Act!vated Story Theatre

Clients Toolbox

Thank you for choosing Act!vated Story Theatre for your special event. You can expect a confirmation and invoice within a couple of days of scheduling your show. This page provides tips for both library reading programs and school family nights, theatres, museums and other venues wishing to draw a crowd.

Publicity Materials for your Program

Photos for the Virtual Program | Press Releases for all upcoming shows
Videos - 30 seconds or less teaser videos to share with your audience
Personalized PSA audio available upon request - just ask!

Encourage your audience to R.S.V.P. on Facebook to help spread the word.

Information you can share with your audience about the Virtual Experience:

Two tales staged for imaginative kids who love stories. Act!vated Story Theatre presents "The Tortoise and the Hare". Drink tea and play tennis with the overconfident tap dancing Hare as you root for the slow and steady Tortoise to win the race. Followed by the Polynesian tale of "Hina Moves to the Moon". Come along for the ride as Hina makes her own way in the world and gets a special invitation from her friend the Moon. The Act!vated Actors pull out all of the stops to engage, delight and educate young audiences. Hula, ukulele, acrobatic tricks, spinning poi balls, silly costumes, comedy and American Sign Language bring these stories to life before a giant over-sized book. Multiple camera angles bring you up on stage and into the action. You will also get to peek behind the curtain to see what happens backstage during a live show.

Running Time: 40 minutes

About the Live Chat Session

During the live interactive session: Learn more about the stories, how the production was filmed and get acting and American Sign Language tips. Plus the performer/creators will answer any questions you may have. 30-45 minutes dependending on level of audience participation.

Target Audience

Act!vated Story Theatre has universal appeal to all types of audiences. Marketing surveys have shown that children's theater attracts not just children, but the entire family. Preschoolers and infants are captivated by the Sign Language and physical comedy in Act!vated plays, students are drawn to the silliness and adults appreciate the witty dialogue.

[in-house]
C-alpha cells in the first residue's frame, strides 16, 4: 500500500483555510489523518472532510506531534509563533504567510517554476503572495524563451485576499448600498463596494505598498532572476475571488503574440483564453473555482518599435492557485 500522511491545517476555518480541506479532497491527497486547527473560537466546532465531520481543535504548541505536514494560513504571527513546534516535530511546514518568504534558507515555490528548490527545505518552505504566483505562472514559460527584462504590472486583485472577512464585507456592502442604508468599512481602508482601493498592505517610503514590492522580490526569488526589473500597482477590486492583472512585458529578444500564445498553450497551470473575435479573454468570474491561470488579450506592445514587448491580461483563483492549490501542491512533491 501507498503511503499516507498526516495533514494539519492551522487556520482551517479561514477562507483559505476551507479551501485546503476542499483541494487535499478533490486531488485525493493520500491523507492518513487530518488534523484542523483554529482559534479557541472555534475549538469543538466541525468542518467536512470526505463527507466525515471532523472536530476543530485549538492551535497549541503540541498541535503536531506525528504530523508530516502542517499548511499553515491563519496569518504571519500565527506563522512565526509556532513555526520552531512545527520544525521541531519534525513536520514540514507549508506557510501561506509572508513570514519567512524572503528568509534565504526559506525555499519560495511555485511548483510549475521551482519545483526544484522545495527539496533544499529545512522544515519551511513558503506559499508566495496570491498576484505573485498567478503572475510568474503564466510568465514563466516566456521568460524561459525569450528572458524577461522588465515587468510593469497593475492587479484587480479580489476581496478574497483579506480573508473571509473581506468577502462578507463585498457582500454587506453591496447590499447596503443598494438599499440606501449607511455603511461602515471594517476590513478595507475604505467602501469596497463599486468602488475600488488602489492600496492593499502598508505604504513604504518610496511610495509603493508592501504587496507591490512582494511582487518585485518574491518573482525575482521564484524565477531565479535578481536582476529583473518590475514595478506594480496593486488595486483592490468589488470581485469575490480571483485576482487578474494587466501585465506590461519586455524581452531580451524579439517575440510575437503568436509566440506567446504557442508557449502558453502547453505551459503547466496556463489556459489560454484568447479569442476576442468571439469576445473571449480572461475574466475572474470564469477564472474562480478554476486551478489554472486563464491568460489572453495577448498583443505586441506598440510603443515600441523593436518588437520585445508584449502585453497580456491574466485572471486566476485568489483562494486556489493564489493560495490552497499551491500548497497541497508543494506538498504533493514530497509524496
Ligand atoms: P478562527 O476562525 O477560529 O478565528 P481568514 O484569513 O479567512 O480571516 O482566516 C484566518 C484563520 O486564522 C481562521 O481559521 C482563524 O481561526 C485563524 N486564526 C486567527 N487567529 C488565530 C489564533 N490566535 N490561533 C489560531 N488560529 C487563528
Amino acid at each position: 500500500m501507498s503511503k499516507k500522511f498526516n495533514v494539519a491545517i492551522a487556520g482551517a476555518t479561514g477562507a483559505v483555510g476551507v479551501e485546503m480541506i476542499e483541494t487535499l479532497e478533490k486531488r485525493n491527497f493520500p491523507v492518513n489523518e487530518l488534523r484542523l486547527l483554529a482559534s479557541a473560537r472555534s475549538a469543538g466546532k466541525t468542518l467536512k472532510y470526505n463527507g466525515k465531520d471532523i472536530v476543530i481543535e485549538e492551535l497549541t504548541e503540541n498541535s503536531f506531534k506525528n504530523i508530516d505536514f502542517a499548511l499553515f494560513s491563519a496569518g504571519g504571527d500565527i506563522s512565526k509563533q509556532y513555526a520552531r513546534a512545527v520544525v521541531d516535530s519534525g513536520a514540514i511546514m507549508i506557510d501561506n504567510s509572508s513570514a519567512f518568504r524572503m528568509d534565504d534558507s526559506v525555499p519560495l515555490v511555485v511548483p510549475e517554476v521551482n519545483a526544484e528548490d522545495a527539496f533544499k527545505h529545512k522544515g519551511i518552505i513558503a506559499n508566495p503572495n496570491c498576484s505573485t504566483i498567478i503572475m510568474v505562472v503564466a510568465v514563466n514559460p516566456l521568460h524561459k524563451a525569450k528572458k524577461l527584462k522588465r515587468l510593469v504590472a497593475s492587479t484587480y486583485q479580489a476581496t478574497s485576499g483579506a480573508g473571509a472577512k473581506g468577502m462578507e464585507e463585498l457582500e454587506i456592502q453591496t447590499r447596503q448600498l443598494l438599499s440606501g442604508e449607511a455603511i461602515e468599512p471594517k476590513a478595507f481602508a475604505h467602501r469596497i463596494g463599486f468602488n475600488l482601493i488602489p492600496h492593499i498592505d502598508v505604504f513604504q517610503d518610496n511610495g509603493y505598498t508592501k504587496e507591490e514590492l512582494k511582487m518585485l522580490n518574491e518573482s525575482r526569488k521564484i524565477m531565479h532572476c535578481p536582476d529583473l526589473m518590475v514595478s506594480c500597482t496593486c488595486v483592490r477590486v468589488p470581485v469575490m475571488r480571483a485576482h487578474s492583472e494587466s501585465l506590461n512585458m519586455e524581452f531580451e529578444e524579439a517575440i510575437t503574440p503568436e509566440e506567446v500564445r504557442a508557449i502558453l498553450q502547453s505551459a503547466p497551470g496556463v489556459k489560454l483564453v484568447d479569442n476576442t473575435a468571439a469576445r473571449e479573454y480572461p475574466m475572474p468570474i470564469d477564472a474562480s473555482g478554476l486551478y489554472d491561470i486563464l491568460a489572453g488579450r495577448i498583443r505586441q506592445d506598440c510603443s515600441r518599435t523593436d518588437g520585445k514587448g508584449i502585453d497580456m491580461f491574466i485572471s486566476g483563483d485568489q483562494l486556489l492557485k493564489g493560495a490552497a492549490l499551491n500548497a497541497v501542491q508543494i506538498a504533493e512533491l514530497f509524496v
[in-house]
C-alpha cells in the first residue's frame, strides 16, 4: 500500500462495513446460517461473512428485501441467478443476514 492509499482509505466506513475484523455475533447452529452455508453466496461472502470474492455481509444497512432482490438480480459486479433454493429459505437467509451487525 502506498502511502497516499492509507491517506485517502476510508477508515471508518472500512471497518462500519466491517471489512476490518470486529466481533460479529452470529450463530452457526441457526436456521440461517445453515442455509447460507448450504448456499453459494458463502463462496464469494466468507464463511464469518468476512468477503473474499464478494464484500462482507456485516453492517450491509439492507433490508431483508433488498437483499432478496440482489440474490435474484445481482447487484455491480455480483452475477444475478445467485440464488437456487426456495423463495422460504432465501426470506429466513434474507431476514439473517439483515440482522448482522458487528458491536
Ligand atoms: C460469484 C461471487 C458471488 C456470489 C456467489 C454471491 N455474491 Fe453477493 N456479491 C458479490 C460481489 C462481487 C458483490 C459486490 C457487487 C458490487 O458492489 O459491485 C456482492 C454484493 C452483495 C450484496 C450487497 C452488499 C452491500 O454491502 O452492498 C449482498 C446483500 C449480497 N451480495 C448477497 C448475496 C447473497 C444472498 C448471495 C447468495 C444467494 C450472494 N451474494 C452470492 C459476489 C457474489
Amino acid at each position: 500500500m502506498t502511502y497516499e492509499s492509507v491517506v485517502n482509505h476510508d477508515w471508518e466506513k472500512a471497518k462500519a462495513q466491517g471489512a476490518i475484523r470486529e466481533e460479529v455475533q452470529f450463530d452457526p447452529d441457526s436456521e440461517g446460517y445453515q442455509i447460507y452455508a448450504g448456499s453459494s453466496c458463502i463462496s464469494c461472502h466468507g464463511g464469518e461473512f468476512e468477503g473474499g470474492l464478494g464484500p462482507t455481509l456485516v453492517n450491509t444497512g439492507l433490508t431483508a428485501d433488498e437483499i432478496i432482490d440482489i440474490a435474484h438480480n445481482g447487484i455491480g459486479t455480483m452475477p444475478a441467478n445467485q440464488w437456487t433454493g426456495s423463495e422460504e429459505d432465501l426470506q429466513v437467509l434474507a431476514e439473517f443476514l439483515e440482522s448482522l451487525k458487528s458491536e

• Target Audience Preschool and Elementary Students
  • Families The performers promote families working, learning, traveling and playing together.
  • Homeschoolers Contact local homeschoolers and ask them to spread the word to their groups. They may be interested to know the Goza Family homeschooled their son, on the road.
  • Scout Groups The shows offer opportunities for scouts working on badges in communication, theatre arts, folktales,and reading.
  • Deaf/Hard of Hearing and ASL Students The play prominently features American Sign Language, as a means to encourage hearing audiences to explore the language, in addition to making the stories more accessible. An interpreter will help foster communication even further.
  • Theatre Students and Theatre Lovers of all ages.

Ways to Publicize

Fun Pre-Show Tie-In Activities

Start setting the stage a month or so in advance by hosting a series of activities that tie in to your upcoming event.

  • In the preceding weeks, choose a story from the folktale library, to read aloud at your standard story time. Encourage the participants to get involved by acting it out as you read to them.
  • Use our Study Guide page for theatre and craft activities that you can incorporate during your story times.

Promoting Online

  • Prominently list the event on your organization's web site and on the sites of your community's various arts organizations.
  • Link to our folktale library, so kids will be able to enjoy stories while they wait for the big day.
  • Social Media: Please @ us on Facebook, Twitter and Instagram when you promote the show on your social media sites and use the hashtag #activatedstory.